Bitumens Profile


CAS No. 8052-42-4 (Bitumens)
CAS No. 64742-93-4 (Bitumens, oxidized)
IARC Monograph Vol. 103, 2013
IARC Monograph Vol. 35, Suppl. 7, 1987
Bitumens, occupational exposure to hard bitumens and their emissions during mastic asphalt work (Group 2B)
Bitumens, occupational exposure to oxidized bitumens and their emissions during roofing (Group 2A)
Bitumens, occupational exposure to straight-run bitumens and their emissions during road paving (Group 2B)

Bitumens Profile

General Information

Bitumens are products of petroleum refining that are thick, black liquids or solids.[1] Bitumens may also be called asphalt or asphaltic bitumens.[1] However, in this document, bitumens should not be confused with paving asphalt (which is a mixture of bitumen, sand, and stones).[2] Oxidized or air/steam-refined bitumens have undergone a process where hot air is blown through the substance to produce desirable characteristics for industrial applications.[1,3] Bitumens also occur as natural deposits.[1]

Bitumens are generally composed of non-volatile hydrocarbons and their derivatives.[1,4] The chemical composition of bitumens depends on both the crude petroleum source and the refining process.[3]

The International Agency for Research on Cancer (IARC) classified bitumens by job types expected to work with bitumen variants. Occupational exposure to hard bitumens and their emissions during mastic asphalt work was classified by IARC as Group 2B, possibly carcinogenic to humans.[2] IARC classified occupational exposure to oxidized bitumens and their emissions during roofing as Group 2A, probably carcinogenic to humans. IARC classified occupational exposure to straight-run bitumens and their emissions during road paving as Group 2B, possibly carcinogenic to humans. Although there is some indication of increased lung and skin cancer rates in animals and humans, epidemiological studies have been inconclusive due to concurrent exposure to coal tar pitchespolyaromatic hydrocarbons (PAHs)diesel engine exhaust, and other materials used in the occupations reviewed.[2] Naturally occurring bitumens, such as those found in northern Alberta,[5] were not evaluated by the IARC monograph for bitumens.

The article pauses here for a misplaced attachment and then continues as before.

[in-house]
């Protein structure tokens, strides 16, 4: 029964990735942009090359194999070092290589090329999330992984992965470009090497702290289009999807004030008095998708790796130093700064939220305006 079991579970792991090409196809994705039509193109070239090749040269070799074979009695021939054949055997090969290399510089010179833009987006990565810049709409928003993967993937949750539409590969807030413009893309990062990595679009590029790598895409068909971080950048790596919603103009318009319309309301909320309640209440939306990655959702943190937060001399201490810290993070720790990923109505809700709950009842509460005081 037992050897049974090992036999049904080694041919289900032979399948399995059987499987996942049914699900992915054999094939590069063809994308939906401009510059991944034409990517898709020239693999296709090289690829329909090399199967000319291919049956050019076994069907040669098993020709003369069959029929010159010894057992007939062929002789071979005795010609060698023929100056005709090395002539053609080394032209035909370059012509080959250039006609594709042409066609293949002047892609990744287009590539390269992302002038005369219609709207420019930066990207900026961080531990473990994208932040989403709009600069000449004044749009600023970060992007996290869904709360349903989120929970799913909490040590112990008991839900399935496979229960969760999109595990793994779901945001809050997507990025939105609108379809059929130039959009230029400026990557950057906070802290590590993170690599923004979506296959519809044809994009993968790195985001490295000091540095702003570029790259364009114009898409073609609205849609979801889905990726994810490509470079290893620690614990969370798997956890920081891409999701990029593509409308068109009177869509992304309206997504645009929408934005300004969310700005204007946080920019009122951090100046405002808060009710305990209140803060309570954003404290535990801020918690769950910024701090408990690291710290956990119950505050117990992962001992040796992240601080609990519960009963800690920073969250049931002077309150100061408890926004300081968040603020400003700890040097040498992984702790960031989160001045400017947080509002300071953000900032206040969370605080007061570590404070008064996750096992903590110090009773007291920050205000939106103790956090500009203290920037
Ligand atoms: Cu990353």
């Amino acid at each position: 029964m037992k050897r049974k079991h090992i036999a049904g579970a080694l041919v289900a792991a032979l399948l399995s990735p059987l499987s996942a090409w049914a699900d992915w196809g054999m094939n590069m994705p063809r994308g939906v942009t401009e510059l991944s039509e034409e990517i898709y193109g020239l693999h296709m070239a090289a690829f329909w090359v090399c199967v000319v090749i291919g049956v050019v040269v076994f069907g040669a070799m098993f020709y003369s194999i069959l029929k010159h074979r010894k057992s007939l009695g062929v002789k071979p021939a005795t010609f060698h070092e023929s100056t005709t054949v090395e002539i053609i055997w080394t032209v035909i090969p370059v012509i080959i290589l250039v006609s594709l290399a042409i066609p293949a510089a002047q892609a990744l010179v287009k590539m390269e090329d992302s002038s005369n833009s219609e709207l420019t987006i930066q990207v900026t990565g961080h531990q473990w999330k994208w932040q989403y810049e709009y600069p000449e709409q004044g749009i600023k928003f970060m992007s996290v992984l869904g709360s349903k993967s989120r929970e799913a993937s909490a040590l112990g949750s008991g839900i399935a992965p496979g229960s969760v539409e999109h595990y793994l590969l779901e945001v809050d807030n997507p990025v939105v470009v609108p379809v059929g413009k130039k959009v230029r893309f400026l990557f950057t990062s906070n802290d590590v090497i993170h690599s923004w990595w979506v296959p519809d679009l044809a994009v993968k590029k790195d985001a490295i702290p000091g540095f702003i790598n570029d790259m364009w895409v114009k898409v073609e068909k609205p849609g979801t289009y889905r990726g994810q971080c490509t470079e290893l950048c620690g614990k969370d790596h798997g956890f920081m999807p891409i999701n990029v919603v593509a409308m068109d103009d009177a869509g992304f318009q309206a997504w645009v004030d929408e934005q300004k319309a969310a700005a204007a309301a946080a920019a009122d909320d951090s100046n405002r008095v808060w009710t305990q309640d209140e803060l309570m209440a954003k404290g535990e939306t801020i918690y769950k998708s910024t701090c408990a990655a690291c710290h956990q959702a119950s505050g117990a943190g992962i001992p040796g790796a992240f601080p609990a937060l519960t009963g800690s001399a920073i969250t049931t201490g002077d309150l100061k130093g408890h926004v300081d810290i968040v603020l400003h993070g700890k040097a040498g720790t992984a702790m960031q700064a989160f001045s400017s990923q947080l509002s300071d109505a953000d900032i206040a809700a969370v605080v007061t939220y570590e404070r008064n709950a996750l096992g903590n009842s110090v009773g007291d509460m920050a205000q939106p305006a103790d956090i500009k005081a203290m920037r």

Non-cancer health effects following exposure to bitumens include eye, respiratory, and skin irritation.[3,4] Hot bitumens may also cause dermal burns.[3]

Regulations and Guidelines

Occupational exposure limits (OEL) [6,7,8,9,10,11,12,13,14,15,16,17,18,19,20]

Canadian Jurisdictions OEL (mg/m3)
Canada Labour Code 0.5 [i]*
AB, QC 5**
BC, MB, NL, NB, NS, ON, PE 0.5 [i]*
NT, NU, SK 0.5 [i]*
1.5 [stel]*
YT 5**
10 [stel]**
Other Jurisdiction OEL (mg/m3)
ACGIH 2020 TLV 0.5 [i]*
*for asphalt (bitumen) fume as benzene-soluble aerosol
**for asphalt (petroleum fumes)
mg/m3 = milligrams per cubic meter
i = inhalable fraction
stel = short term exposure limit (15 min. maximum)
ACGIH = American Conference of Governmental Industrial Hygienists
TLV = threshold limit value
Canadian Environmental Guidelines

Canadian agencies/organizations

Agency Designation Year
Health Canada DSL – high priority substance with the greatest potential for exposure 2006[21]
DSL = domestic substance list

Bitumen was not included in other Canadian government guidelines, standards, or chemical listings reviewed.

Main Uses

More than 80% of bitumens are used in various forms of road construction and maintenance.[1,2] Bitumens are also used in roofing, waterproofing, insulation, paints, adhesives, synthetic turf bases, and sound insulation materials.[1,3,4]

Canadian Production and Trade

​Canadian refineries produced approximately 2.6 million barrels per day of raw bitumen, which is equivalent to 150,878,955 m3 annually.[22] The largest market for exported Canadian bitumen is the United States.[23]

Production and trade

Activity Quantity Year
Domestic production 2.6 million MMb/d 2016[22]
Export 3,251,878 t (of ‘petroleum bitumen’) 2021[23]
Import 178,796  t (of ‘petroleum bitumen’) 2021[23]
MMb/d = million barrels per day 
t = tonne